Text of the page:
Members of Parliament return to the House of Commons on Monday following a month-long break that was anything but restful to again face the ramification of the COVID-19 pandemic as well as the threat of a possible election.
One of the first orders of business will be for MPs to decide how Parliament will continue to function during the COVID-19 pandemic, including whether to let parliamentarians continue attending remotely and whether to adopt a new voting app for those who do.
Those decisions come amid a much-changed situation as Ontario and Quebec remain under lockdown and stay-at-home orders following record-setting surges in new cases through much of the past month.
Government House Leader Pablo Rodriguez’s office on Sunday said the Liberals had held “constructive” discussions with the other parties, and there were signs that the measure would be adopted without much fuss.
Yet an agreement on the functioning of Parliament is likely to be the exception rather than the rule as opposition parties have indicated they plan to go hard at the government on a number of fronts — starting with its handling of the pandemic.
The Liberals are expected to table new legislation this week aimed at preventing people who have travelled outside the country on non-essential business from being able to access up to $1,000 in federal sick-leave benefits to pay for their 14-day quarantine after returning.
Yet delays in the rollout of COVID-19 vaccines are expected to dominate the agenda, with opposition parties indicating they plan to press the Liberals for answers on why Canada is facing delays in the delivery and distribution of shots — and what Ottawa is doing about it.
That includes the news last week that Canada would receive only a fraction of the Pfizer-BioNTech vaccinations originally promised over the next few weeks, though Prime Minister Justin Trudeau has said Pfizer has promised to deliver 4 million doses by the end of March.
Opposition parties have blamed the government for mishandling the rush to approve and buy vaccines, saying the Liberals have left Canada far behind other countries in terms of inoculating its citizens.
Both NDP House Leader Peter Julian and Conservative foreign affairs critic Michael Chong left the door open to parliamentary committee hearings into the government’s handling of the vaccination campaign — including what it is doing to get shots into arms faster.
“Why are other countries ahead?” Julian said. “That’s the question that the government will have to respond to. And we believe that the government needs to very clearly spell out their plan to accelerate the vaccine distribution across the country.”
The government has said it is doing all it can to secure as many shots as possible, which includes signing contracts with multiple pharmaceutical companies to secure millions of doses over the past few months.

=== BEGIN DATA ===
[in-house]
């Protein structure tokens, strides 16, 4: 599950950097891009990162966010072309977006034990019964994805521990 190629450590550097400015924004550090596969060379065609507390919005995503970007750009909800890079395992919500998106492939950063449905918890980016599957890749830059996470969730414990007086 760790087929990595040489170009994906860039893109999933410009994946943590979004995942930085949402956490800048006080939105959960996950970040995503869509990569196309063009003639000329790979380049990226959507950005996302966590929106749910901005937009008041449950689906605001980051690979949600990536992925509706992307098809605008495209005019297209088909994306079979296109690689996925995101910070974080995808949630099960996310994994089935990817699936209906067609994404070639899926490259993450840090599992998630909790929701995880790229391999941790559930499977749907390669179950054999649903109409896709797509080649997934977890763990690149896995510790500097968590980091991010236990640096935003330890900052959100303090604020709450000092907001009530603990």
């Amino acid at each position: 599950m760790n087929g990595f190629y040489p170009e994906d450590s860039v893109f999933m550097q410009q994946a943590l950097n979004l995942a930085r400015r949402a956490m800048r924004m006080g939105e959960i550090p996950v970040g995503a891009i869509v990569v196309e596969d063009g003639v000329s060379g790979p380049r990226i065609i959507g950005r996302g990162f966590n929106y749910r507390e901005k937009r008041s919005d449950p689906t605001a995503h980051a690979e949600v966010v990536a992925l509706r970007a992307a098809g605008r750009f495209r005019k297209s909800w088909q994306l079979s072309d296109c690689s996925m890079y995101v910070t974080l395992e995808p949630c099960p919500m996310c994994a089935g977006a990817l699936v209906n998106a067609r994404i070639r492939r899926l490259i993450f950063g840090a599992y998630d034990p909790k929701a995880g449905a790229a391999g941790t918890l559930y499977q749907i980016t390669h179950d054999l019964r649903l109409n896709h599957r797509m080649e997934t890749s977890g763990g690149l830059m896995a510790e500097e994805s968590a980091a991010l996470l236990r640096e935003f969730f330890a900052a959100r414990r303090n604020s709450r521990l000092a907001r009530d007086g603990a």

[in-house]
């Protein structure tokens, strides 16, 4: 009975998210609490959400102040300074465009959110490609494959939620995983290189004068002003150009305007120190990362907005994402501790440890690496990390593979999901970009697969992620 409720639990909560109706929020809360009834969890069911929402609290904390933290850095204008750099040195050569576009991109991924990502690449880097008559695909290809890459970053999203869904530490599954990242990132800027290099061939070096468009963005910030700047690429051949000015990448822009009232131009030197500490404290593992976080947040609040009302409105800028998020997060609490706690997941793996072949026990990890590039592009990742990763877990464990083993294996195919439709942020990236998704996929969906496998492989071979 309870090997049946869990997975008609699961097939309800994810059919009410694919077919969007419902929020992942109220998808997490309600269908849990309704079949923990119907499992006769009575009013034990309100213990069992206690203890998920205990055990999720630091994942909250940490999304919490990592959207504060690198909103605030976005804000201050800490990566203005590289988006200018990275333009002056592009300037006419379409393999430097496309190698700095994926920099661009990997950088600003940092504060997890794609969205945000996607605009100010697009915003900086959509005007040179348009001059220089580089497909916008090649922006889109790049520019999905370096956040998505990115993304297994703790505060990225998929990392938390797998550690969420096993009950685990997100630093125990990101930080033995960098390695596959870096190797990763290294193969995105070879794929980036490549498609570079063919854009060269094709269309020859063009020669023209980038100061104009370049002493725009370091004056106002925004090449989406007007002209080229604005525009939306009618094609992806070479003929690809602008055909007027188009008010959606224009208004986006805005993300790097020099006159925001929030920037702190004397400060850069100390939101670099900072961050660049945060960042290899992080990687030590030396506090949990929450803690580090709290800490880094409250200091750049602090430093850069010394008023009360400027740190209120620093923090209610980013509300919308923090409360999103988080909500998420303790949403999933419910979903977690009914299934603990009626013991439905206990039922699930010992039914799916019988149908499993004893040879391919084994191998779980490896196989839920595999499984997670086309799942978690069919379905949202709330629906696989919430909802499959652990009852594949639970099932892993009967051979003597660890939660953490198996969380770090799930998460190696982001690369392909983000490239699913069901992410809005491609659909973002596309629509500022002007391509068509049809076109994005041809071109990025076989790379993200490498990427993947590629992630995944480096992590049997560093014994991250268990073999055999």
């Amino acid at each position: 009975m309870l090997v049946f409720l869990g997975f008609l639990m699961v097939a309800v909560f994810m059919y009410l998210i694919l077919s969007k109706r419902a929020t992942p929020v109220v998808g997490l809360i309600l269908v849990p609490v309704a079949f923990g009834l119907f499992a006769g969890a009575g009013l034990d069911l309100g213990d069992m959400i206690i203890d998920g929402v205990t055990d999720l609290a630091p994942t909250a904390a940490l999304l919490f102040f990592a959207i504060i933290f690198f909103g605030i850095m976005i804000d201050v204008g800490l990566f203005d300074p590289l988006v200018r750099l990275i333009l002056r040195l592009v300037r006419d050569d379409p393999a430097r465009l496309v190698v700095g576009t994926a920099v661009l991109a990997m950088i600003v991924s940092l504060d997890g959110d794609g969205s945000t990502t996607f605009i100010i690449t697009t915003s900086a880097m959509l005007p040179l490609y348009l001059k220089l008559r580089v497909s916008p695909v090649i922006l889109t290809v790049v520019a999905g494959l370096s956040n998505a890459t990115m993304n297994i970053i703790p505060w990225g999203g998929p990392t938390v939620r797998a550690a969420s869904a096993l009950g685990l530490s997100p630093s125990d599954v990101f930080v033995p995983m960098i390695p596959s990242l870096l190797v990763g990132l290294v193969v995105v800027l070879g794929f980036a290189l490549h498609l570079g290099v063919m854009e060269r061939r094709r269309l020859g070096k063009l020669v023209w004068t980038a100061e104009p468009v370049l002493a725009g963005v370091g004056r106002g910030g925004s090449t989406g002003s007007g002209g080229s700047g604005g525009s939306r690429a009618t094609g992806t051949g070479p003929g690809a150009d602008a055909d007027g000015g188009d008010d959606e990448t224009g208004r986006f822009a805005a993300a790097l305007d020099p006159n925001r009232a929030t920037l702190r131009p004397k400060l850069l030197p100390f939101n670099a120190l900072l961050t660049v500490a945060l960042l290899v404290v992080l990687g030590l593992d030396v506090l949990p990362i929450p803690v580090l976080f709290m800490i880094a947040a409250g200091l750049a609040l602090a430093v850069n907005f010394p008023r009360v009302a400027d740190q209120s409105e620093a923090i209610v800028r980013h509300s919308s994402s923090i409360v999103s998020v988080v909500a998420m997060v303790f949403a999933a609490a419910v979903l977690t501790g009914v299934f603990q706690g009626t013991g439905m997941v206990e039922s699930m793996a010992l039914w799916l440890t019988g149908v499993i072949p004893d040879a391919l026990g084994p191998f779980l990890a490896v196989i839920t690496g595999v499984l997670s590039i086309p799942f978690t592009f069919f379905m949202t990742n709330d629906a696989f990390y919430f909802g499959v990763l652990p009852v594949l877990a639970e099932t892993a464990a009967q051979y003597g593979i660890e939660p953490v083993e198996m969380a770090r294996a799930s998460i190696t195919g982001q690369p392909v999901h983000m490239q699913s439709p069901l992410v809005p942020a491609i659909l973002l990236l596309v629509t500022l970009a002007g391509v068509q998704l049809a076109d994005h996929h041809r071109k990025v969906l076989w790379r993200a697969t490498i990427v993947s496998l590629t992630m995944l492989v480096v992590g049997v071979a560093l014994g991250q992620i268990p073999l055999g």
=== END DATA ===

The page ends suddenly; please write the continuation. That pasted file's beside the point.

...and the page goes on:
“I spend … every day working to ensure that we have earlier and earlier doses in this country for Canadians given the importance of this vaccination effort,” Public Procurement Minister Anita Anand told the CBC last week.
The Conservatives are also expected to continue pushing the government to approve rapid tests for COVID-19 and increase federal assistance for small businesses, Chong added, noting that many are in danger of closing permanently during the second wave.
“Our singular focus is on the pandemic because that’s what Canadians expect of us,” Chong said.
The Bloc Quebecois has also called for more answers on vaccines while pushing for more support for seniors, while Julian indicated that the NDP will be pressing for the government to extend assistance to families and business past March while cracking down on profiteers.
Yet looming in the background will be the ever-present threat of a snap election. While Trudeau has insisted the Liberals don’t want to send Canadians to the polls, opposition parties have alleged that is exactly what the government hopes to happen.
Parliamentarians are also returning only days after Julie Payette resigned as governor general, which has raised questions about how she will be replaced — and how Trudeau selected her for the vice-regal job in the first place.
The Liberals are also expected to face fresh accusations of abandoning Western Canada for not raising more of a ruckus over U.S. President Joe Biden’s decision upon taking office last week to pull the plug on the Keystone XL pipeline.
Yet the Liberals aren’t the only ones jumping back into the fire as they return to Ottawa for the resumption of Parliament, as the Conservatives will be looking to turn the page on Derek Sloan’s ouster last week.
The decision to kick the former Conservative leadership candidate from caucus for accepting a donation from white supremacist Paul Fromm capped a week in which Tory Leader Erin O’Toole sought to distance his party from far-right elements.
That followed Liberal efforts to associate the Conservatives with the type of right-wing extremists who stormed Capitol Hill in Washington, D.C., earlier this month at the urging of outgoing president Donald Trump.
In an interview, O’Toole dismissed the idea that kicking Sloan from caucus has pitted him against one of the party’s most powerful wings, social conservatives, whose support O’Toole courted during the leadership race last year in part by backing Sloan at the time.
The Bloc Quebecois also returns facing allegations of using “coded language” for seemingly questioning new Transport Minister Omar Alghabra’s fitness to serve in cabinet after having previously worked as head of the Canadian Arab Federation.
—With files from Stephanie Levitz.
Lee Berthiaume, The Canadian Press
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